A secondary school that has twice previously been told it ‘requires improvement’ is heading the right direction, a watchdog has said. Ofsted recently paid a visit to William Allitt School, in Sunnyside, as part of a monitoring visit.
They are carried out when a school has received two successive ‘requires improvement’ ratings. Ofsted’s visit was the first routine inspection the Newhall school has received since the Covid-19 pandemic began.
Inspectors, who visited on February 2, said action was being taken by those in charge to make William Allitt a ‘good’ school. They noted the head teacher and senior leaders were presenting a unified team and were determined to improve the school.
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The report states: “The school is highly inclusive. Leaders have placed pupils best interests at the heart of their improvement work. Leaders, including those responsible for governance, have a good understanding of the school’s current strengths and continued areas for improvement.”
“Governance has strengthened. Governors have received effective training so that they understand their responsibilities. They hold leaders to account more effectively than in the past. Leaders ensure that they keep governors well informed about developments. Governors visit the school regularly to check what senior leaders. are telling them. “
Other points noted the leaders had a clear vision and improvement priorities, with positive relationships between staff and pupils. They have also comprehensively reviewed the curriculum and have responded to the previous visit where they were told to ensure all aspects of the national curriculum subjects are delivered at key stage three.
The report states: “Leaders know that their curriculum plans are not yet complete, but they are well on the way to achieving this for September 2022. A higher proportion of pupils have opted to study the suite of subjects that make up the English Baccalaureate in key stage 4. “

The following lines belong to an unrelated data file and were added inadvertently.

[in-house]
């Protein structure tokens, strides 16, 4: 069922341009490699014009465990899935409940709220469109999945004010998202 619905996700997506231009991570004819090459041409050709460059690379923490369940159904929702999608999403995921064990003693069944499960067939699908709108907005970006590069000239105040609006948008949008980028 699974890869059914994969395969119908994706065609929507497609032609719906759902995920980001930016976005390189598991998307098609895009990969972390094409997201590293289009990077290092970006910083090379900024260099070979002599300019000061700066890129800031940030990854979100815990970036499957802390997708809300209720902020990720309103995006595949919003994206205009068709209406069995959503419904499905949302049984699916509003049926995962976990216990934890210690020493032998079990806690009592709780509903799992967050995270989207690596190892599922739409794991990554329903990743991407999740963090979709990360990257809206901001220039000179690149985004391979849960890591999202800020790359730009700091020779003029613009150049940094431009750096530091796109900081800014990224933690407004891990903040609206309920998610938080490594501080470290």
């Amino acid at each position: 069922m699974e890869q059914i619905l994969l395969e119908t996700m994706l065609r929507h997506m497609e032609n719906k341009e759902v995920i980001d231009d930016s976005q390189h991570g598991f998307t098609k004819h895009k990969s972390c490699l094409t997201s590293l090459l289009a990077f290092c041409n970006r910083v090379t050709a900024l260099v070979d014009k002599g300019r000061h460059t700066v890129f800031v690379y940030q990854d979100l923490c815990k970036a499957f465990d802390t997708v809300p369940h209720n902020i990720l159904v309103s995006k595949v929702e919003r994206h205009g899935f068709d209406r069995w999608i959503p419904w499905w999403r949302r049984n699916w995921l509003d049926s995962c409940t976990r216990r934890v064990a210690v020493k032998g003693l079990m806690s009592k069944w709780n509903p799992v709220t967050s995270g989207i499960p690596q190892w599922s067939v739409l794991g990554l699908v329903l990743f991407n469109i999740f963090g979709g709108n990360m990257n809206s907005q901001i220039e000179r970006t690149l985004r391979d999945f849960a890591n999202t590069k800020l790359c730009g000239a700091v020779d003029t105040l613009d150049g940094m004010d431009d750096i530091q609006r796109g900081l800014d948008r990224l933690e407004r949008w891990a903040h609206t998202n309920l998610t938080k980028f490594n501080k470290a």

Actions are also being taken to improve the teaching, including delivering the curriculum, and now expectations were found to be higher than in the past. One thing that was noted was that sometimes teachers have moved on to new activities before all pupils had understood.
The inspector said: “The pupils I spoke to told me that they are happy at school and that behavior is typically calm and respectful. Leaders have formed a close partnership with the local police to check pupils’ conduct outside school hours.
“Most pupils attend school well. However, the proportion of pupils regularly absent from school remains high. Leaders are taking all reasonable actions to secure higher levels of attendance. The pandemic has slowed the progress leaders would like to make in achieving this.”
The school was told it should now take further action to continue to ensure that teachers check that the learning of all pupils, including those with special educational needs and / or disabilities (SEND), is secure before moving on to the next task.
Head teacher Jackie Cooper said: “We are pleased with the report and proud of how positive it is for our school. Staff have worked really well together and through a difficult time to make sure that our students are getting a good education.
“We are very grateful to the staff, students, parents, carers, and our community for their continuing support as we work to improve the school further still.”
The inspector said William Allitt School is a smaller-than-average-sized secondary school. The proportion of pupils eligible for free school meals is above the national average. The proportion of pupils with SEND is similar to the national average.
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